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Prunings XXVIII
Death Valley


Reposted from del.icio.us/pruned and elsewhere:

On the Edible Estates. Fritz Haeg wrote:

We are still looking for a front lawn and family in suburban New York City. We will remove the lawn and replace it with an edible landscape responsive to the local climate and context. We will work with the family to create the design and planting list. All labor and materials will be donated. We are hoping for a slightly more urban, inner city Edible Estate prototype garden for this third edition. This could be New Jersey, Connecticut, Queens, Staten Island, etc but ideally not more than 20 or 30 minutes from Manhattan.


And there's also the Edible Estate Challenge 2007.

On designing for the other 90%, an exhibition at the Cooper-Hewitt National Design Museum focusing on products and services that “help, rather than exploit, poorer economies; minimize environmental impact; increase social inclusion; improve healthcare at all levels; and advance the quality and accessibility of education” in developing countries. These include the Q Drum, the Day Labor Station, the Solar Home Lighting System, and the StarSight.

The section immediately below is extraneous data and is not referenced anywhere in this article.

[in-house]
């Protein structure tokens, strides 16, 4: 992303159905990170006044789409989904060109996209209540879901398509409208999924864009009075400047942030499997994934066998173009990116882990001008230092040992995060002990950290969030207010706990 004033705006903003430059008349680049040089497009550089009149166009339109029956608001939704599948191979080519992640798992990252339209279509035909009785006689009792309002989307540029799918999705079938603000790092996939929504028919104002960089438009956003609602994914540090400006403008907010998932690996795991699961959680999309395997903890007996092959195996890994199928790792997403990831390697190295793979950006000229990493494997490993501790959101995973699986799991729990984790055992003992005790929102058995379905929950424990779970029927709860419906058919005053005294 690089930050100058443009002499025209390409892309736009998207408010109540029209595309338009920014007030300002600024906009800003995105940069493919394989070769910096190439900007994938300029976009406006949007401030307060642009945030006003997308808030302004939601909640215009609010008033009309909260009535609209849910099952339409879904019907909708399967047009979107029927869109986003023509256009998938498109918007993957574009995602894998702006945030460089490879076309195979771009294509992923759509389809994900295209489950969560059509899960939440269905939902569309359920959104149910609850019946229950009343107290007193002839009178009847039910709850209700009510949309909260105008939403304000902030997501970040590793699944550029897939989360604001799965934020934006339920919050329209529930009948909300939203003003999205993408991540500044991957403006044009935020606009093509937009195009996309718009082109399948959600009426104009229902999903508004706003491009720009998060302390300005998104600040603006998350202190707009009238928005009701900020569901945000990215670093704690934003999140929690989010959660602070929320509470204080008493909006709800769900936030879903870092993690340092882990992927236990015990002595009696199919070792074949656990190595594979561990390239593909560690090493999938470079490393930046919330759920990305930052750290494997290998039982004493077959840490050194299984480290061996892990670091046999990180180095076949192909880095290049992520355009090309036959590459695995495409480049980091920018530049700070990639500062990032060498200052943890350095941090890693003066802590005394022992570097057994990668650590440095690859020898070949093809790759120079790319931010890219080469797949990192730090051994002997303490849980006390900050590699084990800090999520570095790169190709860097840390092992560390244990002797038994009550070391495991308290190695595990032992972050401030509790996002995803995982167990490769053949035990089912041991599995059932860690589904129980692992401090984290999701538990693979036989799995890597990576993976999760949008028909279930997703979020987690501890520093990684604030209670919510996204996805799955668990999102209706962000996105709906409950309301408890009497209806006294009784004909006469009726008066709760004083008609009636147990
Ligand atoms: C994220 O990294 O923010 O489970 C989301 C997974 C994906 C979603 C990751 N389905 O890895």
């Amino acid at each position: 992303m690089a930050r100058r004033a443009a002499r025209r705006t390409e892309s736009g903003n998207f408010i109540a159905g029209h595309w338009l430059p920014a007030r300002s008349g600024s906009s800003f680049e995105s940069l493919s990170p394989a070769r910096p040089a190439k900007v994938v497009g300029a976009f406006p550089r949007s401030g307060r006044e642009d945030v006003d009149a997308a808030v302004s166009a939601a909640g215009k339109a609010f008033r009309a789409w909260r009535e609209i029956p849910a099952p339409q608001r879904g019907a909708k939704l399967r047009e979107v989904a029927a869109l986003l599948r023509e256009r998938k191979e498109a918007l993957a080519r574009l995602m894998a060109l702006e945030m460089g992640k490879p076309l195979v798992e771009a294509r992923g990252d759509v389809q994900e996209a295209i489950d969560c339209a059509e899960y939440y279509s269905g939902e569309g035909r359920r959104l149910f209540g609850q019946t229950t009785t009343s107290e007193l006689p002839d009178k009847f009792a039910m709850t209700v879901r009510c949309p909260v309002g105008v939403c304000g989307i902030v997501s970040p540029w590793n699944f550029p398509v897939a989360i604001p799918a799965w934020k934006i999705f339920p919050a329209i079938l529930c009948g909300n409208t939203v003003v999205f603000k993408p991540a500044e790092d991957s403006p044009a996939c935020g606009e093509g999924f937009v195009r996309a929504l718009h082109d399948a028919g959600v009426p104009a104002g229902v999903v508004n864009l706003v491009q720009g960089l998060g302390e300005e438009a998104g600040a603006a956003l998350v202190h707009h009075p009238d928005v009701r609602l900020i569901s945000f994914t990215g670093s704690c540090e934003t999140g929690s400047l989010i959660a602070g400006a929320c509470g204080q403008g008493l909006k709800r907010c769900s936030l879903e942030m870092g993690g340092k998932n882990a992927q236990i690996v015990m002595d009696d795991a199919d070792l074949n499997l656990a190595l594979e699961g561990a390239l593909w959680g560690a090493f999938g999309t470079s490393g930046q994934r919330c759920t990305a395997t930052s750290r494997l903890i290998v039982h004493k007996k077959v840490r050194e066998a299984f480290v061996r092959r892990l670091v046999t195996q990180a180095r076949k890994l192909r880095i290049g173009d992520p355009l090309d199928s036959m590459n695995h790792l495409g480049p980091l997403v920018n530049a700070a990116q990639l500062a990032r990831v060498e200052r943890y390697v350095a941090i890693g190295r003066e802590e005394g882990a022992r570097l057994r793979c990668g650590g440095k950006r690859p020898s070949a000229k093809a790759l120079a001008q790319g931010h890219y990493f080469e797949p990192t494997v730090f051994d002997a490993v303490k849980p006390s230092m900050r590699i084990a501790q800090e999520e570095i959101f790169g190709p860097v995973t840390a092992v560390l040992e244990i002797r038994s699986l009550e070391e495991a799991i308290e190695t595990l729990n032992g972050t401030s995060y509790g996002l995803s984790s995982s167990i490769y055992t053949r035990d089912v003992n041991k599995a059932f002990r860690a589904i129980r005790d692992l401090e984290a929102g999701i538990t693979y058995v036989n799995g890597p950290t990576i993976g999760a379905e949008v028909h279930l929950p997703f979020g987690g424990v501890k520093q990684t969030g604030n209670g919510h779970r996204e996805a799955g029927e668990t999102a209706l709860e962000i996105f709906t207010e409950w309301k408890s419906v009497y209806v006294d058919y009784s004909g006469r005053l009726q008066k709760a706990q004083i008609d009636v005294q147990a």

On privatizing infrastucture. Last week BusinessWeek told us “why investors are clamoring to take over America's highways, bridges and airports, and why the public should be nervous.” On the one hand, state and municipal governments get huge sums of money from the private sector that can then be put into education, local economic investments, and improving other public services while unburdening tax payers with costly maintenance. But on the other hand, commuters may face “aggressive” toll hikes. For instance, Chicago's Skyway, which was leased for 99 years for $1.5 billion in 2005, “could see car tolls rise from $2 in 2005 to $5 by 2017. For some perspective, if a similar scheme were applied to the Pennsylvania Turnpike during its 67 years of existence, the toll for traveling from the Delaware River to the Ohio border would be as much as $553 now instead of $22.75.”

On Aluna, the world's first tidal powered moon clock.

On wave generators, an overview of current technology and trends from Engineering News-Record. (If the link doesn't work, try this.)

On the spooky and surreal decaying site of Sevilla's Expo '92. Why is it that venues for world's fairs, expos and Olympic games invariably turn into wastelands, the future already turned to ruins before we even reach it?

On pietre dure, opus sectile, pictorial stones, and some pretty little pebbles.

On the moon, you can do 181 things.
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